Humanity is ugly. The simple fact that we are unpleasant, violent apes seems to be lost on certain social classes of people. In my opinion, you can't begin to understand people without understanding that human beings are deeply flawed creatures. We are not made horrible by our social conditions, psychological trauma or any other such nonsense: humanity is just horrible. Any meaningful discussion of sociology, history or politics must start from these assumptions, or they are destructive folly.
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91 of 109 people found the following review helpful
4.0 out of 5 stars Archeology vindicates civilized man November 4, 2000
Format:Paperback
"In the aftermath of the Battle of Little Bighorn, Indian women used marrow-cracking mallets to pound the faces of dead soldiers into pulp." - Lawrence H. Keeley
For Lawrence Keeley, the study of prehistory (a period which, for some peoples, ended only a few dozen years ago) has been torn between two paradigms: the Hobbesian and the Rousseauian. According to the former, primitives are warlike, and need the institution of the state to put an end to the nastiness and brutishness of their lives. According to the latter, civilization is the corrupter, subverting the harmony and peacefulness of primitive life with overpopulation, greed and the encouragement of exploitative behaviour.
For several decades, the Rousseauian myth has ruled academia, where swords have been "beaten into metaphors": omnipresent fortifications are interpreted as expressions of "the symbolism of exclusion" and weapons as a form of money or status symbols, so that- to paraphrase Keeley- the obviously bellicose becomes the arcanely peaceable.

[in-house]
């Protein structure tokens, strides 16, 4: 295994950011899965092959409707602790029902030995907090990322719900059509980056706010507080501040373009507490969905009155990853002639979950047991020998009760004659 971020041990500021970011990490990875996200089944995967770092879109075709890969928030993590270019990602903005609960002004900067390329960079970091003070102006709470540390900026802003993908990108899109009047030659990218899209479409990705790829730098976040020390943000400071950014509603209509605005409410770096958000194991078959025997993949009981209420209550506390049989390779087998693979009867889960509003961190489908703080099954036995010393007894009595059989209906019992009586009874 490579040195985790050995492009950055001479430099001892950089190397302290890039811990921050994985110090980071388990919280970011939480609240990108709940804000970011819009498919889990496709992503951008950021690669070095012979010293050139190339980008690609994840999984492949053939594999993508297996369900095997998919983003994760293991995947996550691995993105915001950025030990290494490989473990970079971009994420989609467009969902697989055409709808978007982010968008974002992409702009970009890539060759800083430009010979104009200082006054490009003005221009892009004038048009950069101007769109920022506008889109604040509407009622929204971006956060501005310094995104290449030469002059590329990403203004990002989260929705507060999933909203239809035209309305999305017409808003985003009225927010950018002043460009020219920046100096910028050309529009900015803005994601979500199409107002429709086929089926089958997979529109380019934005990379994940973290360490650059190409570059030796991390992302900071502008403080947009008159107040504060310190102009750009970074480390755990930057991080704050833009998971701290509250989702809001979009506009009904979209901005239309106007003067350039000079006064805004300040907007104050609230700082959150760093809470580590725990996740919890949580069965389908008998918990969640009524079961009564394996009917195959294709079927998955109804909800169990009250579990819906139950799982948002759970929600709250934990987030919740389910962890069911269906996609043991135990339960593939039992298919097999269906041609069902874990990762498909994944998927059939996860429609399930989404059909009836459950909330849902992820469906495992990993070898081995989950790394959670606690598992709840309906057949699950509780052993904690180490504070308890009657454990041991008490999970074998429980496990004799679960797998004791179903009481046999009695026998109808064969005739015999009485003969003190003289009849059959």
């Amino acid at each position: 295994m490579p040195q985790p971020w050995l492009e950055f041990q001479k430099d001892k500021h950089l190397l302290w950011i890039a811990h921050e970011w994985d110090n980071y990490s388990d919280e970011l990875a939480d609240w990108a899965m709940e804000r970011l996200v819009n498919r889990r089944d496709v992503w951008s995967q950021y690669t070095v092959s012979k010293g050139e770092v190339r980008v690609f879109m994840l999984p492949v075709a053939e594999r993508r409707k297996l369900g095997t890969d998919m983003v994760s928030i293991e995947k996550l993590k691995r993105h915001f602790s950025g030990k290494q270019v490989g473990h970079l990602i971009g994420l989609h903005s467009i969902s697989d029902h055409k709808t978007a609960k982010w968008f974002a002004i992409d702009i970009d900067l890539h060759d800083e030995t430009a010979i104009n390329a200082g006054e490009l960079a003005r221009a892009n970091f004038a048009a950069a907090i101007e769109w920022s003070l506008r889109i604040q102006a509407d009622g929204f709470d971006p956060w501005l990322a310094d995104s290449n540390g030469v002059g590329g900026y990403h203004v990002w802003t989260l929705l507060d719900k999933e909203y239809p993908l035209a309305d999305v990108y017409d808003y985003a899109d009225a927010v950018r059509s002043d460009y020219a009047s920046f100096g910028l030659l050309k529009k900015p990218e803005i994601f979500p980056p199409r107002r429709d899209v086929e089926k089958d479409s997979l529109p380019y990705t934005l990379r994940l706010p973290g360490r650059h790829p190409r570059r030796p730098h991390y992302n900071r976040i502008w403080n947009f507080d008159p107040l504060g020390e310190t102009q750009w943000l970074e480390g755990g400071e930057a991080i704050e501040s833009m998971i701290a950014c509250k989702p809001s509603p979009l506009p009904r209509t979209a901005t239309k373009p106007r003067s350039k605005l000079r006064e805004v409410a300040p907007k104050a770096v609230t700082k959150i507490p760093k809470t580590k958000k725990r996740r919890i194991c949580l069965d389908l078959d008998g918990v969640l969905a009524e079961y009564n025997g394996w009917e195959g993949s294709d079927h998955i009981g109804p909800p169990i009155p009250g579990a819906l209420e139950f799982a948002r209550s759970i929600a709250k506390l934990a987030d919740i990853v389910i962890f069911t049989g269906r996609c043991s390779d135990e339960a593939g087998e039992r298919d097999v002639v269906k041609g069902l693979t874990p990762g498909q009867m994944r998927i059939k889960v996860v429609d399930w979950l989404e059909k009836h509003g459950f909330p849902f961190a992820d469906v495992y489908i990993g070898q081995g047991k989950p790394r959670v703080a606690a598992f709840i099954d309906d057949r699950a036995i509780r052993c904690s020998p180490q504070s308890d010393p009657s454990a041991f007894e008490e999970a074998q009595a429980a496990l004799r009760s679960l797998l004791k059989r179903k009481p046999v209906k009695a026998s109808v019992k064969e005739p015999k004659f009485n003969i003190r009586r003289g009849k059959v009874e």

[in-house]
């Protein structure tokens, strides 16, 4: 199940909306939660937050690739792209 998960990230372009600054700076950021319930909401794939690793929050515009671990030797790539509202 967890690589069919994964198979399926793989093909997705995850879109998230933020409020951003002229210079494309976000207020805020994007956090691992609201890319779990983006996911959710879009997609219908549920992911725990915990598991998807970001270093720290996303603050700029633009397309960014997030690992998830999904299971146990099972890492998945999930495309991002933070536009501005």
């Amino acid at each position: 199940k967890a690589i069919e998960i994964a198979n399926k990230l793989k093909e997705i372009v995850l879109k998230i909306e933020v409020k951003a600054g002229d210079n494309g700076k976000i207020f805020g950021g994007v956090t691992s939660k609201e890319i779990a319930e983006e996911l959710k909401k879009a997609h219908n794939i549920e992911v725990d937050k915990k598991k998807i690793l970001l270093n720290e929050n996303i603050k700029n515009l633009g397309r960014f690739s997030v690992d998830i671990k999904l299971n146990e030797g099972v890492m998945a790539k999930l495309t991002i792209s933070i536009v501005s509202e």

But what the civilization-bashers had not counted on was that their Big Lie would ultimately be exposed by objective scientists working on the basis of incontrovertible facts: the archeologists, whose patient, reality-oriented detective work completely refutes the fashionable whitewashing of primitive peoples.
What bones tell us is that wars were more common among the primitives than among modern nations, that proportionately more people were involved in them and died in them. Admittedly, those wars were waged on a smaller scale than modern man's, because primitive economies could neither support the large populations nor the impressive logistics that enable modern nations to sustain long-term and wide-ranging war efforts.
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20 of 21 people found the following review helpful
4.0 out of 5 stars Was it ever so? February 8, 2010
Format:Paperback
In an era where cooperation, compassion and empathy are touted as neglected, even denied, aspects of human behavior, it is refreshing to have someone point out in vivid detail that humans are neither intrinsically violent nor non-violent but that our prehistoric past is littered with evidence of some pretty nasty behavior. Frans de Waal would have our monkey heritage rife with empathy in contrast to what he felt had been a universal portrayal of humans as just another species in the war of one against all. The Age of Empathy: Nature's Lessons for a Kinder Society The Dalai Lama sees us as intrinsically compassionate. Now Keely bludgeons us with the evidence that prehistoric folk may have been proportionately more violent than the Nazi's or the US in Vietnam. Those ancestors of ours engaged in warfare and did it with all the vigor their fragile productive systems and hand-held weapons allowed them. Example after example of archeological and recent anthropological evidence are presented of slaughter, torture, resource devastation, slavery, etc. and the proportion of victims was much higher than in modern warfare.